In 2016, US Preventative Services Task Force (USPSTF) concluded that there is insufficient evidence (grade ?I?) to support universal screening for autism spectrum disorder (ASD) in primary care. They end their report with multiple suggestions for future research, including: 1) studies that assess the impact of false positive screening on families, and 2) studies that explore characteristics of children, families, and systems that are more and less effectively engaged in the screening, diagnosis, and treatment process. To move the Task Force from an ?I? recommendation, studies are needed that respond to the USPSTF suggestions for future research. Our current R01, which is already prospectively collecting data on a large sample of children who screen positives for ASD in primary care for 12-months, creates an opportunity ? with only a small amount of additional data collection ? to address many of the Task Force?s suggestions for future work. First, we will use these data to identify children with a false-positive ASD screen (estimate n=130) and measure benefits (e.g. frequency of alternate diagnoses, access to services) and harms (e.g. parental distress) in these families by: 1) Performing a structured chart review to identify/confirm false-positive screens; 2) Using regression and proportional hazards modeling to compare parent-reported measures (e.g., stress, social support), and systems measures (time to diagnosis) between families with false-positive and true-positive ASD screen; and 3) conducting semi-structured interviews with a subset of false-positive families to further explore experiences. Then, using Kaplan-Meier plots, Cox proportional hazards modeling, and multivariable logistic regression analyses, we will assess the impact of parent concern (reported at the time of an ASD screen) on how families progress through each stage of the diagnosis and treatment framework as proposed by the USPSFT, as well as impact on parent-reported outcomes. The goal of these investigations is to provide data needed to move the Task Force from an ?I? to a formal recommendation.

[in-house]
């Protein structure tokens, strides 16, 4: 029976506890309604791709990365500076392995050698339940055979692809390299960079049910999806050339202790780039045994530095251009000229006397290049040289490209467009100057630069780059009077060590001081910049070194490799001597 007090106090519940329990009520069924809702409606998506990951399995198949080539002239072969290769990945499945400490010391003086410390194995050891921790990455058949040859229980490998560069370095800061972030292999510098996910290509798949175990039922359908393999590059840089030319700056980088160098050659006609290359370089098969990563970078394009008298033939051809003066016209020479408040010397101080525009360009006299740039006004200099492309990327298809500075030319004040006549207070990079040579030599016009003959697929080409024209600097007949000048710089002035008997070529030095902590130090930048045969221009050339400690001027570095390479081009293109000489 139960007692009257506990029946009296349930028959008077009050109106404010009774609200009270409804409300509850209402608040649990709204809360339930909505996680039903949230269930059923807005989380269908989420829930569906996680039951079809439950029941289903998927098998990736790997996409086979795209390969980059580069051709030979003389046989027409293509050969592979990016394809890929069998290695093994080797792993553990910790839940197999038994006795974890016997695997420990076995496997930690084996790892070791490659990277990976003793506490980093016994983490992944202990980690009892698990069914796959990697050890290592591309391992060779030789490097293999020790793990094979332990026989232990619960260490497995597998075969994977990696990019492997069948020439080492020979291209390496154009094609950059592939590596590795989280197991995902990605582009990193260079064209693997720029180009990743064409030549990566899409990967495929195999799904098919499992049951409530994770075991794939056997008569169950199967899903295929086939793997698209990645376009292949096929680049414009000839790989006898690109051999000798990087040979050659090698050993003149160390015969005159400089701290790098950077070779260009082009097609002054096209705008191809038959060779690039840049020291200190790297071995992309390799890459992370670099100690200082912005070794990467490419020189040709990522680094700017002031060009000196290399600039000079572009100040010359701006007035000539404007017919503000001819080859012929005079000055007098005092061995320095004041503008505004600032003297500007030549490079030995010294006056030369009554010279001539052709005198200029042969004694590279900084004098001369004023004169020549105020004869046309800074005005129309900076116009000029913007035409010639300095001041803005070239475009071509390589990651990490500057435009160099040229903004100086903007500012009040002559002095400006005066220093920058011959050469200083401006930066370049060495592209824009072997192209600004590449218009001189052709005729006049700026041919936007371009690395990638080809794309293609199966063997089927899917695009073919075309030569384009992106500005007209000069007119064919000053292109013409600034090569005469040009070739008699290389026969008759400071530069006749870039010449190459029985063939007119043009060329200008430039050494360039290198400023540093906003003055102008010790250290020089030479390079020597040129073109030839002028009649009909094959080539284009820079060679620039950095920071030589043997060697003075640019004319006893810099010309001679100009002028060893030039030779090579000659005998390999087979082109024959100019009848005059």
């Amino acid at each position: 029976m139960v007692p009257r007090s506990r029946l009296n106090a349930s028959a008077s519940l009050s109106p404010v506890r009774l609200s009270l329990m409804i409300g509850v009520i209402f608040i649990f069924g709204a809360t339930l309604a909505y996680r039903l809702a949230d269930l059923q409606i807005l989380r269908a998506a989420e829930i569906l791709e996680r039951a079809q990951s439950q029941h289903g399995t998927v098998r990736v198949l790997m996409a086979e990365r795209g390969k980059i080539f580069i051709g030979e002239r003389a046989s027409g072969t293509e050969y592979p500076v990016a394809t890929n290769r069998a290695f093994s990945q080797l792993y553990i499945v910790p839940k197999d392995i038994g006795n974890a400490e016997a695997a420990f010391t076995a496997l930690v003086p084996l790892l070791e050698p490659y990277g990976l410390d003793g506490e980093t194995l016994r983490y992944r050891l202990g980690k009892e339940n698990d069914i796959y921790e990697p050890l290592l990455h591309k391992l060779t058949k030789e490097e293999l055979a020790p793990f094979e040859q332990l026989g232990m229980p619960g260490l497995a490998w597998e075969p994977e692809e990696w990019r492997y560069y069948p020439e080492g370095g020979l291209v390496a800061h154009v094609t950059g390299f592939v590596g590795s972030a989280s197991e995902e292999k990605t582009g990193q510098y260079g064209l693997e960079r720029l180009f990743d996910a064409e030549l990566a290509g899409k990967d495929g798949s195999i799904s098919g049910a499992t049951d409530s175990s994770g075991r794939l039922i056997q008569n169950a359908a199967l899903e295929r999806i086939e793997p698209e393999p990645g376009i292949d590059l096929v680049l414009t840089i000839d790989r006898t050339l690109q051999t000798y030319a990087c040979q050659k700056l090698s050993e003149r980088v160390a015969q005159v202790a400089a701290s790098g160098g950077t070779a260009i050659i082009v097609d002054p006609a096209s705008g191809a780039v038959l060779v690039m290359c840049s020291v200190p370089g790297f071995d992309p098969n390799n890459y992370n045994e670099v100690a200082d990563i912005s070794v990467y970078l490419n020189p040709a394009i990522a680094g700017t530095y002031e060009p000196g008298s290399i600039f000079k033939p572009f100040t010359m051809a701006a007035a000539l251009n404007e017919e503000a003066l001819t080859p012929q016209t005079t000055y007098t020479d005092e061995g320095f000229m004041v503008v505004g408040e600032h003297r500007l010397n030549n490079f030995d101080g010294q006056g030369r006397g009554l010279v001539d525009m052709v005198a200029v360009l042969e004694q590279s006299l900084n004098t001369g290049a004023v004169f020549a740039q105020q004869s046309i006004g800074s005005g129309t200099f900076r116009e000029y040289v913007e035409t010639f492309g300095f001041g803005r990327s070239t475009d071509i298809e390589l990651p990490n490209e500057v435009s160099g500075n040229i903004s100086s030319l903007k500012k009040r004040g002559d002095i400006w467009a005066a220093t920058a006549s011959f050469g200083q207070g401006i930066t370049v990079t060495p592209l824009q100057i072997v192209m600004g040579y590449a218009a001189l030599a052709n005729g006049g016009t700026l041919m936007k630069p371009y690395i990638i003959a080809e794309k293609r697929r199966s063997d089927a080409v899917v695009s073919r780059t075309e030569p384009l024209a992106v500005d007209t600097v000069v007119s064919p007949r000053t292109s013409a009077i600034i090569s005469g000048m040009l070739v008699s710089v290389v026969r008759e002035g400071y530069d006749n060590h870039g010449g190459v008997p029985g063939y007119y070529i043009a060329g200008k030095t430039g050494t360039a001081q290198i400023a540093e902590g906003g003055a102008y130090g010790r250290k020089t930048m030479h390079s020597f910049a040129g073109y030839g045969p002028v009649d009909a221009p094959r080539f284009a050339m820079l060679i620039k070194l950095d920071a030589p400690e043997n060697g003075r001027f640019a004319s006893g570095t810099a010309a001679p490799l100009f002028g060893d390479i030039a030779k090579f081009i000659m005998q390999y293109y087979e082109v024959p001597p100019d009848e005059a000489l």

In 2016, the US Preventative Services Task Force (USPSTF) concluded that there is insufficient evidence to support universal screening for autism spectrum disorder (ASD) in primary care. The current proposal aims to fill two of the gaps in the literature cited by the USPSTF by performing structured chart review, secondary data analysis, and qualitative interviews of patients already enrolled in a large trial of ASD screening to understand benefits and harms.
|Broder-Fingert, Sarabeth; Walls, Morgan; Augustyn, Marilyn et al. (2018) A hybrid type I randomized effectiveness-implementation trial of patient navigation to improve access to services for children with autism spectrum disorder. BMC Psychiatry 18:79|
|Broder Fingert, Sarabeth; Carter, Alice; Pierce, Karen et al. (2018) Implementing systems-based innovations to improve access to early screening, diagnosis, and treatment services for children with autism spectrum disorder: An Autism Spectrum Disorder Pediatric, Early Detection, Engagement, and Services network study. Autism :1362361318766238|